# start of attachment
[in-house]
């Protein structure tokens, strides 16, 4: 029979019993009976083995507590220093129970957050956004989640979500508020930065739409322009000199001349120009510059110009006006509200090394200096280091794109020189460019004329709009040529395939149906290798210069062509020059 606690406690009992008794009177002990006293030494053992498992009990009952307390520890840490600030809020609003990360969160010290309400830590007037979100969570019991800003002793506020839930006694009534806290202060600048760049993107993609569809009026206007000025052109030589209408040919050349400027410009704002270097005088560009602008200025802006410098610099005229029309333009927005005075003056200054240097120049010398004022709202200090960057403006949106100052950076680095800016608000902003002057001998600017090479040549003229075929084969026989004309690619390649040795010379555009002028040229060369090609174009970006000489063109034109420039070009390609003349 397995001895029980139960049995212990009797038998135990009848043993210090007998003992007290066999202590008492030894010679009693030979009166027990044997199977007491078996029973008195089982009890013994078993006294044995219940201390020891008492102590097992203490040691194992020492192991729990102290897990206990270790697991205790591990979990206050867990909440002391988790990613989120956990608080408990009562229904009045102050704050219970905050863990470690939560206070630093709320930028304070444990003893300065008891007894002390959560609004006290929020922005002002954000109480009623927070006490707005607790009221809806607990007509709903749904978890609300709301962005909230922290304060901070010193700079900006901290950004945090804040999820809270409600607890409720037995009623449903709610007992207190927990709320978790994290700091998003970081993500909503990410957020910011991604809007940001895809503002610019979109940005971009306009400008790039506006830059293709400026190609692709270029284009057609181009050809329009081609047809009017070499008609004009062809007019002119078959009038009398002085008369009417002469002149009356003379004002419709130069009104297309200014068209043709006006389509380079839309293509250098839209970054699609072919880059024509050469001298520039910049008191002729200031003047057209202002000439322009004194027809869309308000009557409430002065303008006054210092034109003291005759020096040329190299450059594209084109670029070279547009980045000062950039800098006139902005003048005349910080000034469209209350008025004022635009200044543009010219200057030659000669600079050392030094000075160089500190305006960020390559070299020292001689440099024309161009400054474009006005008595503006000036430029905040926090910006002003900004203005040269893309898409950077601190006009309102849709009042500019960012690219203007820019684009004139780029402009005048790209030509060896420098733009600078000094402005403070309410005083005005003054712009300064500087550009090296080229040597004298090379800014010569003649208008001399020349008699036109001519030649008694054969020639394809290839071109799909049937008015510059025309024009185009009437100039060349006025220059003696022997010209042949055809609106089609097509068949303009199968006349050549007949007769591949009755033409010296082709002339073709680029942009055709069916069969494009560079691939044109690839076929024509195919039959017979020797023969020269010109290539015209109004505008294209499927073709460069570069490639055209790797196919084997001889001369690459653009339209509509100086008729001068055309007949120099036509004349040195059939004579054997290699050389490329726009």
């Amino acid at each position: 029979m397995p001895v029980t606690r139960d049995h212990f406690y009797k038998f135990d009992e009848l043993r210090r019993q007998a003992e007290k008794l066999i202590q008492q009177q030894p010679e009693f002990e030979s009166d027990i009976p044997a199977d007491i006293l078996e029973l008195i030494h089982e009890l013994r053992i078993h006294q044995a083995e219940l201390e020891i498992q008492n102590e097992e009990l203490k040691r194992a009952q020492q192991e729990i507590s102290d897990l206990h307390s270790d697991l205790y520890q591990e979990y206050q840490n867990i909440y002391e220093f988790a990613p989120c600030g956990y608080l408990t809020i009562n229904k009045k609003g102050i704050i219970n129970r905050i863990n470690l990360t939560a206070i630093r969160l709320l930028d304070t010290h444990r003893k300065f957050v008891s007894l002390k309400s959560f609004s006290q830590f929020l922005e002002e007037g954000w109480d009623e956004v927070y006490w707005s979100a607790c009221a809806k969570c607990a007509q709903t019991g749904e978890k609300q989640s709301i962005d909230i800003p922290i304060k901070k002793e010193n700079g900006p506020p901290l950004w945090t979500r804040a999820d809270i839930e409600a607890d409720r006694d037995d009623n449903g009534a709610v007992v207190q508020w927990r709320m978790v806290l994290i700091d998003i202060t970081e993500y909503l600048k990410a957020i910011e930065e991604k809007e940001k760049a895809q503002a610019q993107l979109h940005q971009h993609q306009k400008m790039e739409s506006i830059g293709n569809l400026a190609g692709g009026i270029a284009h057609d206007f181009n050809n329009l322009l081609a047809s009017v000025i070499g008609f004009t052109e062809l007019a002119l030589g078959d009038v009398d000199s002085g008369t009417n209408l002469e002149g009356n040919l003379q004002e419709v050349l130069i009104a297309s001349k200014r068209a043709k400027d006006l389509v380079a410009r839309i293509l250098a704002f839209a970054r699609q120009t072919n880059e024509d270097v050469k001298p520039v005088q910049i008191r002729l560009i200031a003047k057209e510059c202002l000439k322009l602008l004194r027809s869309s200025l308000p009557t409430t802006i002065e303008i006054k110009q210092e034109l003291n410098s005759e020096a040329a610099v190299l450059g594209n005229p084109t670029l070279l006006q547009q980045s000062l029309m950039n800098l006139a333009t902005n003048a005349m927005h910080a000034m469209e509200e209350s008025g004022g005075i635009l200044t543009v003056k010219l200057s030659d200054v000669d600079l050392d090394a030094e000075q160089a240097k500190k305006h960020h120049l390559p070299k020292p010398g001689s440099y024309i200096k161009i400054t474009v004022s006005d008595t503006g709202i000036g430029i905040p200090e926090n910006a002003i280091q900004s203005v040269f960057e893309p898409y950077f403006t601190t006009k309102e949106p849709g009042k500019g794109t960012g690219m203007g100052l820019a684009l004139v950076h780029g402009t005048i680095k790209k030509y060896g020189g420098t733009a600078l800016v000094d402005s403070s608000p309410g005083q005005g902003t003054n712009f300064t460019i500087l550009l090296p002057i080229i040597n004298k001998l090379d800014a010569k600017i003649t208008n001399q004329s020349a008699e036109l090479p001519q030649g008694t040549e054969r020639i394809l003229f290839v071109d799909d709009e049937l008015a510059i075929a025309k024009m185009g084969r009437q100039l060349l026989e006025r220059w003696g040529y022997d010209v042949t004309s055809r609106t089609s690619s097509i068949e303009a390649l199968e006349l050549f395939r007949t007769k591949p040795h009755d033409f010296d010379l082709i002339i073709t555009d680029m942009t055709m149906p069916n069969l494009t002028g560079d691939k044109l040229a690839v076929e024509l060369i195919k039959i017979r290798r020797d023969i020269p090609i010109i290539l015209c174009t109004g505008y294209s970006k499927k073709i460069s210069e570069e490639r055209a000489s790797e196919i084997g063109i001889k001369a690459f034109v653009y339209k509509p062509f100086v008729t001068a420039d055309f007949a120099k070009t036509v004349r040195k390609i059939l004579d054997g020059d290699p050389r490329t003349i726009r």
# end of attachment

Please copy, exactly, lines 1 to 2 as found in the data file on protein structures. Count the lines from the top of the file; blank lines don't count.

[in-house]
């Protein structure tokens, strides 16, 4: 029979019993009976083995507590220093129970957050956004989640979500508020930065739409322009000199001349120009510059110009006006509200090394200096280091794109020189460019004329709009040529395939149906290798210069062509020059 606690406690009992008794009177002990006293030494053992498992009990009952307390520890840490600030809020609003990360969160010290309400830590007037979100969570019991800003002793506020839930006694009534806290202060600048760049993107993609569809009026206007000025052109030589209408040919050349400027410009704002270097005088560009602008200025802006410098610099005229029309333009927005005075003056200054240097120049010398004022709202200090960057403006949106100052950076680095800016608000902003002057001998600017090479040549003229075929084969026989004309690619390649040795010379555009002028040229060369090609174009970006000489063109034109420039070009390609003349 397995001895029980139960049995212990009797038998135990009848043993210090007998003992007290066999202590008492030894010679009693030979009166027990044997199977007491078996029973008195089982009890013994078993006294044995219940201390020891008492102590097992203490040691194992020492192991729990102290897990206990270790697991205790591990979990206050867990909440002391988790990613989120956990608080408990009562229904009045102050704050219970905050863990470690939560206070630093709320930028304070444990003893300065008891007894002390959560609004006290929020922005002002954000109480009623927070006490707005607790009221809806607990007509709903749904978890609300709301962005909230922290304060901070010193700079900006901290950004945090804040999820809270409600607890409720037995009623449903709610007992207190927990709320978790994290700091998003970081993500909503990410957020910011991604809007940001895809503002610019979109940005971009306009400008790039506006830059293709400026190609692709270029284009057609181009050809329009081609047809009017070499008609004009062809007019002119078959009038009398002085008369009417002469002149009356003379004002419709130069009104297309200014068209043709006006389509380079839309293509250098839209970054699609072919880059024509050469001298520039910049008191002729200031003047057209202002000439322009004194027809869309308000009557409430002065303008006054210092034109003291005759020096040329190299450059594209084109670029070279547009980045000062950039800098006139902005003048005349910080000034469209209350008025004022635009200044543009010219200057030659000669600079050392030094000075160089500190305006960020390559070299020292001689440099024309161009400054474009006005008595503006000036430029905040926090910006002003900004203005040269893309898409950077601190006009309102849709009042500019960012690219203007820019684009004139780029402009005048790209030509060896420098733009600078000094402005403070309410005083005005003054712009300064500087550009090296080229040597004298090379800014010569003649208008001399020349008699036109001519030649008694054969020639394809290839071109799909049937008015510059025309024009185009009437100039060349006025220059003696022997010209042949055809609106089609097509068949303009199968006349050549007949007769591949009755033409010296082709002339073709680029942009055709069916069969494009560079691939044109690839076929024509195919039959017979020797023969020269010109290539015209109004505008294209499927073709460069570069490639055209790797196919084997001889001369690459653009339209509509100086008729001068055309007949120099036509004349040195059939004579054997290699050389490329726009």